Beading Thread 101

Jun 4, 2008

Who says size doesn’t matter? For beading thread it does!

Many seed-beaders don’t realize that beading threads have different widths, strengths, and qualities and blindly buy their thread based on price, color, or availability. But the type of thread you buy is just as important as the beads themselves. Thread truly is the backbone of an off-loom or loomed piece of beadwork, so should be considered carefully. 

If you’re not sure about what type you should use, the best place to start is the materials list in your project’s instructions. The suggested beading thread is usually your best bet. As you learn more about beading thread, though, you’ll likely discover your individual preference. For instance, I used to only use Nymo or C-Lon. I liked the color selection and the silky feel. But I’ve recently been using crystals and stones so much in my work, so Fireline seems to be a better choice for its durability.

If you’re wondering about which thread is right for you, the best thing is to try all them! Thread is relatively inexpensive. But if that isn’t feasible, bum new threads off your beading buddies or go halfsies with a friend who wants to try new threads, too.

To get you started, here’s a list of some of the most popular threads for beadweaving with their particular attributes:

Nymo is a strong thread originally created for the shoemaking industry. Beaders love it for seed bead work because it’s strong, but it’s also enough like silk that the resulting beadwork is soft and supple, too. It’s made up of many twisted fibers of nylon. It’s most often available at bead shops by the bobbin in 00, 0, B, and D widths (thinnest to thickest—use 00 for projects with small beads and lots of thread passes, D for wider-holed beads and few passes). It comes in a rainbow of colors, so it’s easy to match the thread to your beads. This thread tends to fray, so use lots of beeswax or thread conditioner to keep the fibers stuck together. It also stretches while you use it, so it’s best to pre-stretch it before you start stitching.

C-Lon is a very strong polymer thread. It has all the same qualities of Nymo, but is slightly stronger and comes in a larger number of colors.

Silamide is another nylon thread. This one was originally made for the upholstery industry—it’s a pre-waxed thread that feels slightly different than Nymo because it’s got a twisted two-ply. You’ll most often find it at bead shops on cards, but you can also buy it in spools. There are many different colors to choose from, but not as many as Nymo and C-Lon. Even though this thread is pre-waxed, another light coat of beeswax will ensure the plies stick together.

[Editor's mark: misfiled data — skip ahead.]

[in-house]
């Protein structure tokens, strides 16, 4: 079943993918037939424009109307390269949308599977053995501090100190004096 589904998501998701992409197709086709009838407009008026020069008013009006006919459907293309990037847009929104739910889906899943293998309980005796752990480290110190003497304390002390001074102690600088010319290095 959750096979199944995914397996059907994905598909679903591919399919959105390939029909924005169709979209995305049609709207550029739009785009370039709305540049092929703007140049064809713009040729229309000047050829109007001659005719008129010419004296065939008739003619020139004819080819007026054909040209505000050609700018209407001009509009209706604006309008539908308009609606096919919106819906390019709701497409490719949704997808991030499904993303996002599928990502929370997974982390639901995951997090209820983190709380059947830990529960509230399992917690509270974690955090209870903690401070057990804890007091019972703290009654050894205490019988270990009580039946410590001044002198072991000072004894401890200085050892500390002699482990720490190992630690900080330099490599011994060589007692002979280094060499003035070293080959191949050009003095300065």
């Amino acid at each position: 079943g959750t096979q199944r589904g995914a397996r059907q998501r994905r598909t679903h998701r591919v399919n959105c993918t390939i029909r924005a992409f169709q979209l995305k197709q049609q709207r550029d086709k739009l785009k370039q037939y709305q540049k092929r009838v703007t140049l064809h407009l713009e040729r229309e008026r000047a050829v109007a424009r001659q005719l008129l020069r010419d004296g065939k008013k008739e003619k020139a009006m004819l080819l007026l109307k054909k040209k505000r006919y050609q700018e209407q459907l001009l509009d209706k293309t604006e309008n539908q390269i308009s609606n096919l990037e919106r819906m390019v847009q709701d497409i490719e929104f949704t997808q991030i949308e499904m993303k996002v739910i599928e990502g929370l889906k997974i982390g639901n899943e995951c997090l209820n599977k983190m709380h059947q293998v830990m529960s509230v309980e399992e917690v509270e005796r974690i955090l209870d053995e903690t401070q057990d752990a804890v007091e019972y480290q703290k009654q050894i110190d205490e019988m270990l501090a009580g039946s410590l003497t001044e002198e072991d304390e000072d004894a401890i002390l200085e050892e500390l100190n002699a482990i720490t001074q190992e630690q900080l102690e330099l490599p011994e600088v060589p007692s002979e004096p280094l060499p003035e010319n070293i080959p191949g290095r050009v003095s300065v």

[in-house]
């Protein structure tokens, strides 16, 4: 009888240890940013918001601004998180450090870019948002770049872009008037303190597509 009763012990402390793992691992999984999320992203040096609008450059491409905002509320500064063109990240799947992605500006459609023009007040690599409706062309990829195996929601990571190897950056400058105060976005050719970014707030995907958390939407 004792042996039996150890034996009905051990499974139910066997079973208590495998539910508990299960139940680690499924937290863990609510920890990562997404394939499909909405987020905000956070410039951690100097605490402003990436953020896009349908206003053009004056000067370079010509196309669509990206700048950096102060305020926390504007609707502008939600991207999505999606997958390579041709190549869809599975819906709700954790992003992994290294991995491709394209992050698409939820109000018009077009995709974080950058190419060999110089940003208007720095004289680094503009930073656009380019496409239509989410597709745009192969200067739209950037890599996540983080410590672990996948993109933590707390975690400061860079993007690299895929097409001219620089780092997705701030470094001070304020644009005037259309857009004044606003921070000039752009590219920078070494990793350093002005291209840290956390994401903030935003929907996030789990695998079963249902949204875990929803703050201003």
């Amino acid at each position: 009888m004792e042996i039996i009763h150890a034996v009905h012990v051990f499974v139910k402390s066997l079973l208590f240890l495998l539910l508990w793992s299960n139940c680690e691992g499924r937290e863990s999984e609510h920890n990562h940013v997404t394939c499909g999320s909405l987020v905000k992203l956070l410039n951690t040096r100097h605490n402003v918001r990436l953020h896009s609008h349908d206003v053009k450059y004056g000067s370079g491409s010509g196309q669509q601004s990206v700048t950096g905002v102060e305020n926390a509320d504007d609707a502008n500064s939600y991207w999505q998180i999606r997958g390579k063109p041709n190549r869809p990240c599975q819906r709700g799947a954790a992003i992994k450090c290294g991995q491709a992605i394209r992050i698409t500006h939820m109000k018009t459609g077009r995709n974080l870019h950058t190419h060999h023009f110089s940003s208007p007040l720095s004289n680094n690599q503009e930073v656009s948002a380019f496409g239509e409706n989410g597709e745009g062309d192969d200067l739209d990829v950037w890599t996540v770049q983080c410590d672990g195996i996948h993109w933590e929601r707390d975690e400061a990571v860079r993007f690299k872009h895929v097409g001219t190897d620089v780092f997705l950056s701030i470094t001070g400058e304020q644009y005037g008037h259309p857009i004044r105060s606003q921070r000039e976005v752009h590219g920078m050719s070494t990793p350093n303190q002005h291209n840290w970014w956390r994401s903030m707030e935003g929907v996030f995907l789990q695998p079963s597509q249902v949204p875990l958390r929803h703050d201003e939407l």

PowerPro was first made for the fishing industry, so it comes in “tests”, which relates to how big of a fish you plan on catching! It’s a crazy strong braided thread that is silky like Nymo, C-Lon, and Silamide, but it doesn’t stretch. This stuff could just about pull a bus (don’t try that at home), so it’s great to use with abrasive beads like bugles and crystals because it doesn’t abrade like the other more traditional beading threads. It comes on spools, but only in white and moss. If you must have color, press the end of a length of white under a Sharpie in a color to match your beads and pull the thread through for instant colored thread. Since it’s so strong, it can be difficult to cut—the best way is with a children’s Fiskars scissors. This one is also tricky to thread, so if you’re impatient like me, you may want to try a Big-Eye needle for projects with PowerPro. Most beaders use a 10-pound test, which would work well for weaving a nice bracelet or--catching a delicious bass.

FireLine is another thread born out of the fishing industry. It comes in smoke gray and “crystal”, which is really a see-through white. It has most of the same attributes as PowerPro, but is slightly stiffer. When you cut FireLine it makes a clean end, so it’s a bit easier to thread.


Jean Campbell writes about beading and life every Wednesday on Beading Daily. If you have comments or questions for Jean, please post them on the website. Thanks!



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Comments

on Jun 4, 2008 1:53 PM

Jean:

You've left out a new thread, Toho One-G, which is a nylon thread similar to Nymo, but which doesn't tangle like Nymo can.  It only comes in one size, but I really like it for my Right Angle Weave projects.

Regards,

Pat Walters

Mary AlineJ wrote
on Jun 4, 2008 1:53 PM

What about some size comparisons ... what would be the equivalent size of Nymo D in say Fireline (4#, 6#, 8#, 10#)?

on Jun 4, 2008 2:05 PM

I really like Sono thread.  It comes in 4 colors but I never use the white.  I make many bracelets using herringbone stitch, both flat and spiral, and spiral rope.  It does not need to be waxed like Nymo did and seems to be stronger.  It only comes in 1 size but that seems to work well for most things.  I also make dozens of Christmas ornaments each year with Swarovski crystals and Sono has worked well for those also.

Artemis4 wrote
on Jun 4, 2008 2:06 PM